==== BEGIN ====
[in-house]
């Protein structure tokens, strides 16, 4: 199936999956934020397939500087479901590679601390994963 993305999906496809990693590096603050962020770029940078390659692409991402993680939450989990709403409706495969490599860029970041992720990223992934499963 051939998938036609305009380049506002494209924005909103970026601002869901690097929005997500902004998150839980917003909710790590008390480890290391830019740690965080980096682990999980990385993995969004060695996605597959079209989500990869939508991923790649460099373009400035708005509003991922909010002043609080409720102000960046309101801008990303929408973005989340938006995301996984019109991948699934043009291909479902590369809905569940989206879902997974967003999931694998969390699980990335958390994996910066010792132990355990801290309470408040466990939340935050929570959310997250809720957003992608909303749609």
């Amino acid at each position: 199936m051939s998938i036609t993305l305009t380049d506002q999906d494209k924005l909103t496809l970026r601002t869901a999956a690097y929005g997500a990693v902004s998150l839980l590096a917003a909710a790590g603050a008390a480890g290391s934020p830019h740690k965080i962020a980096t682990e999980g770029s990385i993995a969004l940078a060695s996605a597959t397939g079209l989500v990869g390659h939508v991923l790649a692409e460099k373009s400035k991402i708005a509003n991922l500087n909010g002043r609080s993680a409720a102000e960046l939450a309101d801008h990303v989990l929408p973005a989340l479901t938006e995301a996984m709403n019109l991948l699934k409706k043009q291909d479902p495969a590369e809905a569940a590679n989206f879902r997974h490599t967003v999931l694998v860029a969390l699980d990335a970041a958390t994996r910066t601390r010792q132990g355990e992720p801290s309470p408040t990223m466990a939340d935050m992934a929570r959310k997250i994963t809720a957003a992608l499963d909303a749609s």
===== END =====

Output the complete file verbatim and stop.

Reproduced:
[in-house]
């Protein structure tokens, strides 16, 4: 199936999956934020397939500087479901590679601390994963 993305999906496809990693590096603050962020770029940078390659692409991402993680939450989990709403409706495969490599860029970041992720990223992934499963 051939998938036609305009380049506002494209924005909103970026601002869901690097929005997500902004998150839980917003909710790590008390480890290391830019740690965080980096682990999980990385993995969004060695996605597959079209989500990869939508991923790649460099373009400035708005509003991922909010002043609080409720102000960046309101801008990303929408973005989340938006995301996984019109991948699934043009291909479902590369809905569940989206879902997974967003999931694998969390699980990335958390994996910066010792132990355990801290309470408040466990939340935050929570959310997250809720957003992608909303749609």
């Amino acid at each position: 199936m051939s998938i036609t993305l305009t380049d506002q999906d494209k924005l909103t496809l970026r601002t869901a999956a690097y929005g997500a990693v902004s998150l839980l590096a917003a909710a790590g603050a008390a480890g290391s934020p830019h740690k965080i962020a980096t682990e999980g770029s990385i993995a969004l940078a060695s996605a597959t397939g079209l989500v990869g390659h939508v991923l790649a692409e460099k373009s400035k991402i708005a509003n991922l500087n909010g002043r609080s993680a409720a102000e960046l939450a309101d801008h990303v989990l929408p973005a989340l479901t938006e995301a996984m709403n019109l991948l699934k409706k043009q291909d479902p495969a590369e809905a569940a590679n989206f879902r997974h490599t967003v999931l694998v860029a969390l699980d990335a970041a958390t994996r910066t601390r010792q132990g355990e992720p801290s309470p408040t990223m466990a939340d935050m992934a929570r959310k997250i994963t809720a957003a992608l499963d909303a749609s």